November 14, 2012 – Wednesday – Total Solar Eclipse of the Sun – observed from aboard the Paul Gauguin cruise ship sailing about 200km south of New Caledonia in the Coral Sea
Map of 2012 Solar Eclipse track in the South Pacific
I am up at 5:30AM, beating my alarm by a few minutes. Skipping breakfast, I gather my eclipse gear and setup on the Pool Deck. I mount my Kestrel 4500 portable weather station on a nearby towel deposit box, and also mount my little Fuji point-and-shoot camera on the same box to take some HD video during Totality (and a minute before and after).
My observing log entry for the eclipse:
Date/Time – local ship’s time
Start: Nov 14, 2012 6:49AM
Finish: Nov 14, 2012 8:12AM
Location: On the totality track 200km south of New Caledonia in the Coral sea, South Pacific
Position: 26° 40′ 0″ S 166° 46′ 54″ E
Observers: 320 passengers (and some crew) on board the Paul Gauguin cruise ship
I observe a total solar eclipse from the pool deck of the cruise ship Paul Gauguin, as part of a TravelQuest tour group. Rick Fienberg and Bill Kramer, in cooperation with Captain Ante-Toni Mirkovic decide to turn the ship 180° just before 1st Contact in order to avoid a large cloud which is starting to obscure the view of the Sun. This proves to be a good move, since we are now slowly sailing away from the clouds in the area, and yet continue to stay within the maximum totality centreline track.
- 1st Contact 6:57:20AM Alt=26º
- 2nd Contact 8:01:20AM Alt=40º
- Totality lasts 3 minutes, 1 second
- 3rd Contact 8:04:21AM Alt=40º
- 4th Contact 9:16:47AM Alt=57º
The Sun in eclipse totality – 3rd contact & diamond ring
A few minutes before 2nd Contact, my portable weather station records the expected sharp drop in temperature, and the light levels are greatly reduced. About 10 minutes before 2nd Contact, Venus is visible to the left of the Sun, and then as darkening continues, Saturn also appears equidistant between Venus and the Sun.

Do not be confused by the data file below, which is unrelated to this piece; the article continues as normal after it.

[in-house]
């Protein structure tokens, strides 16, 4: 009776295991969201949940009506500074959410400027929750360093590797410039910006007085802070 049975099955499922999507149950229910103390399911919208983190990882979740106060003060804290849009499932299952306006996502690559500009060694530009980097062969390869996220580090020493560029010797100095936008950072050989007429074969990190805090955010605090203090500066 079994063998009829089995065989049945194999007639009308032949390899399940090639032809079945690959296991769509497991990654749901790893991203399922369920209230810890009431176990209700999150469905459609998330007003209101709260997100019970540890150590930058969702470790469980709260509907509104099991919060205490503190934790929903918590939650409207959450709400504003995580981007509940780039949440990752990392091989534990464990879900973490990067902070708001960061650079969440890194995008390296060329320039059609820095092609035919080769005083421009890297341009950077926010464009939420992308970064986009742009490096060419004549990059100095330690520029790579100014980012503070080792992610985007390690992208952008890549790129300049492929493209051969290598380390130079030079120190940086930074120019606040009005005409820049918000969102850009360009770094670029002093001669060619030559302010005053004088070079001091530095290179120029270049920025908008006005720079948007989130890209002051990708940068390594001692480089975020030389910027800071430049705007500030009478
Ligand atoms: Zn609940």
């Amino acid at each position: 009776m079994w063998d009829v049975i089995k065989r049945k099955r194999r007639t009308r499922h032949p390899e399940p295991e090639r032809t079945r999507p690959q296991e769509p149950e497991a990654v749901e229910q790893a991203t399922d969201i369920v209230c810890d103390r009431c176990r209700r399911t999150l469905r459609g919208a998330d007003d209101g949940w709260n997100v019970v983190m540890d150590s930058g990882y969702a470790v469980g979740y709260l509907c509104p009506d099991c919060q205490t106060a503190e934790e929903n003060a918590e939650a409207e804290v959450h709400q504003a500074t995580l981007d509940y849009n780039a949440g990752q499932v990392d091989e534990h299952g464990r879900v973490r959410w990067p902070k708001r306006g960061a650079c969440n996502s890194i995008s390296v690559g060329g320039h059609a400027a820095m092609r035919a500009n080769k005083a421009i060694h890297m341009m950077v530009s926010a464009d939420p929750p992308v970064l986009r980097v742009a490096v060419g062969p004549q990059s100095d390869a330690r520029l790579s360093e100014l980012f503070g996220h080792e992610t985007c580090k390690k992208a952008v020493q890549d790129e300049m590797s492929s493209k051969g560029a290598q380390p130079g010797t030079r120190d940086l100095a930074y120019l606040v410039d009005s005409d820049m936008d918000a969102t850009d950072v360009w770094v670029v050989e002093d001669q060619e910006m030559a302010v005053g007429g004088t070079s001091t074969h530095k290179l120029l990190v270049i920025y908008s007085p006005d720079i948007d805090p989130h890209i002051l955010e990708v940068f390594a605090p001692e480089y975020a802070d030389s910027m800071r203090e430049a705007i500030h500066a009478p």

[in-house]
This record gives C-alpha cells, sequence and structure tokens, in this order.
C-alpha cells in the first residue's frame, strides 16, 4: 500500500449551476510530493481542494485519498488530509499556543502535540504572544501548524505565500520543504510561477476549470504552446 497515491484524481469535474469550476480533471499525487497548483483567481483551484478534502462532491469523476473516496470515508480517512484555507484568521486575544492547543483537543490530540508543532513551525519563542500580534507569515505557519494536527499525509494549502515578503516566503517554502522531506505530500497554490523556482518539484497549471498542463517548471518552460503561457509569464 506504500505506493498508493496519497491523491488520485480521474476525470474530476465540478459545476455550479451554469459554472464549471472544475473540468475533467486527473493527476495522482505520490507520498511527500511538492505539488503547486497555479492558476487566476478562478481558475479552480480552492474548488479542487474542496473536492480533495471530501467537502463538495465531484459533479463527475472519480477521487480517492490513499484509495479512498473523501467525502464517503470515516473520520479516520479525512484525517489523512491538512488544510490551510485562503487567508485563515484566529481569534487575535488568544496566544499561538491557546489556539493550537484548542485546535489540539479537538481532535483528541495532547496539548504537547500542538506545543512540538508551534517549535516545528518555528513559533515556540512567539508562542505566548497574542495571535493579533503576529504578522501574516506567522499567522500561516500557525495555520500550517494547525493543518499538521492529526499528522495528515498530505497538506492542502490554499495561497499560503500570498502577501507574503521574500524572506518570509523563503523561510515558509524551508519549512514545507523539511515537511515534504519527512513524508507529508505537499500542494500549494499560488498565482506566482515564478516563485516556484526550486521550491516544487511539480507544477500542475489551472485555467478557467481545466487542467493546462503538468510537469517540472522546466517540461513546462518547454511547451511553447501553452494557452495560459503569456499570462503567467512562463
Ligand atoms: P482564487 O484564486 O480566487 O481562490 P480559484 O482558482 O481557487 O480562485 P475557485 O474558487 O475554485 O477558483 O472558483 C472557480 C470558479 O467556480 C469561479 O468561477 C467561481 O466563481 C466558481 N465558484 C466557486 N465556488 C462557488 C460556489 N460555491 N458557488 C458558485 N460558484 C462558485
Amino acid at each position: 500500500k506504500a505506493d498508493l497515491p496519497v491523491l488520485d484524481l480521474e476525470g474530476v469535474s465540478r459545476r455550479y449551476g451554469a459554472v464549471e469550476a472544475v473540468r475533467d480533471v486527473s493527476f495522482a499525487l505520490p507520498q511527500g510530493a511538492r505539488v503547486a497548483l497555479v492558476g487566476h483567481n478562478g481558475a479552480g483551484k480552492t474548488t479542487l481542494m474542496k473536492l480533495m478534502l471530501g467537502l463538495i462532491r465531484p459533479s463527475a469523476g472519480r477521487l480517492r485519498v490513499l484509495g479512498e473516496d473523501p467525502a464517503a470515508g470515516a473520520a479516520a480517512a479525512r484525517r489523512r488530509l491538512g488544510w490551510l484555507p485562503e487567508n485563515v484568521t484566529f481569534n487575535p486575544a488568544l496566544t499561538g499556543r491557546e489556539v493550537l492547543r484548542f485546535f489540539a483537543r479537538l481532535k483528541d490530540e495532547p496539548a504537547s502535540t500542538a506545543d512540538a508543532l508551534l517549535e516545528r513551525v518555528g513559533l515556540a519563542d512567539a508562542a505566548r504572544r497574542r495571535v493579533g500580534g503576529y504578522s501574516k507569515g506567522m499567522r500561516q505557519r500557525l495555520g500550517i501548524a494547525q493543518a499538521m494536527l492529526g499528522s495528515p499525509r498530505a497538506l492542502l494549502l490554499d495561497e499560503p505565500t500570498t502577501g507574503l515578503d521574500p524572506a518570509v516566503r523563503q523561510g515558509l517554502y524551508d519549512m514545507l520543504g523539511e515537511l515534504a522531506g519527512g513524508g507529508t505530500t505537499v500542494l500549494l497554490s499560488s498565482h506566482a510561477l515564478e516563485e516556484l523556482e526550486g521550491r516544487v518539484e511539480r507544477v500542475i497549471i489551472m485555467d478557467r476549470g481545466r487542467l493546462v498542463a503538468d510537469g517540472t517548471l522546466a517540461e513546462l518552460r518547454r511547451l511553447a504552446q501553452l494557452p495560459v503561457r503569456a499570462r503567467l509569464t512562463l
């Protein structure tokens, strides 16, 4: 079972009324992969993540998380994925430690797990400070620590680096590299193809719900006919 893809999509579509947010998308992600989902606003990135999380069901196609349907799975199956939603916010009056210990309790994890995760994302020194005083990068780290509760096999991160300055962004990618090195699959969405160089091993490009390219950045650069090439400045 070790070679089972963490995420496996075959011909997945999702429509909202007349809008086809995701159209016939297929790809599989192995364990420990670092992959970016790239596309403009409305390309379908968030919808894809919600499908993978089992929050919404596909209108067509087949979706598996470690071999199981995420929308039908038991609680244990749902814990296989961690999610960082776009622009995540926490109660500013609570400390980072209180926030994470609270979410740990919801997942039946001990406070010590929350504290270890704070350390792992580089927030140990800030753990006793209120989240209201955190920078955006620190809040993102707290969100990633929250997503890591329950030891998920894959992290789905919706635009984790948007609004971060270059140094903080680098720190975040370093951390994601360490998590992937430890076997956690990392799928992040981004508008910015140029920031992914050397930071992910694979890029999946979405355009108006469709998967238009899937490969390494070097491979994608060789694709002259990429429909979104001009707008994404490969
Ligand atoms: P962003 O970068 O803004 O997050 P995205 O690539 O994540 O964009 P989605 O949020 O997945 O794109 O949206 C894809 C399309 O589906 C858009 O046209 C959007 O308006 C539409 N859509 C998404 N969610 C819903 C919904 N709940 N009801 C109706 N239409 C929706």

A dramatic darkening occurs during totality (2nd Contact to 3rd Contact). During totality, I visually observe spectacular coronal streamers. Although I do not find that Bailey’s Beads are easily observed during this eclipse, I observe a red glow around parts of the perimeter of the Sun and some solar prominences are visible.
There is lots of hooting and hollering as the (second) spectacular diamond ring appears at 3rd Contact. I capture these human reactions to experiencing a total solar eclipse using my little Fuji XP point-and-shoot camera using its HD video mode.
I stop observing and photographing the eclipse shortly after 3rd Contact, although I continue to take temperature readings.
Everyone has a smile on his or her face after the event is over, and there are lots of stories told afterward at lunch and dinner. Despite it only being 9:30 in the morning, Corona beer and cocktails are served to celebrate our success. I have a celebratory cappuccino, and finally have my breakfast mid-morning at La Palette.
2012 Total Solar Eclipse – Bill Kramer’s Eclipse Chasers website, including his personal report and links to other reports
Air temperature during the 2012 Total Solar Eclipse while aboard the Paul Gauguin in the Coral Sea
I take temperature measurements from my position on the Pool Deck before, during and after totality. My readings are measured with a Kestrel 4500 personal weather station, which is mounted about one metre above the ship’s deck.
6:57AM 23.2ºC – 1st Contact
8:01AM 20.2ºC – 2nd Contact
8:04AM 19.8ºC – 3rd Contact
9:16AM 24.0ºC – 4th Contact
The temperature drop is 3.5ºC, which is much lower than expected. Obviously the mild climate near the ocean’s surface results in less daytime heating, and therefore less temperature range is covered for this eclipse at this location.
I dedicate the temperature measurements I took during this eclipse to the memory of Jim Low, a long time member of the Royal Astronomical Society of Canada, Toronto Centre. If Jim had survived, I’m sure he would have traveled with his fellow Toronto Centre members to Australia, and would have recorded the temperature drop, as he did when I traveled with this group to observe the Total Solar Eclipse (my first) from the Libyan Sahara Desert in 2006.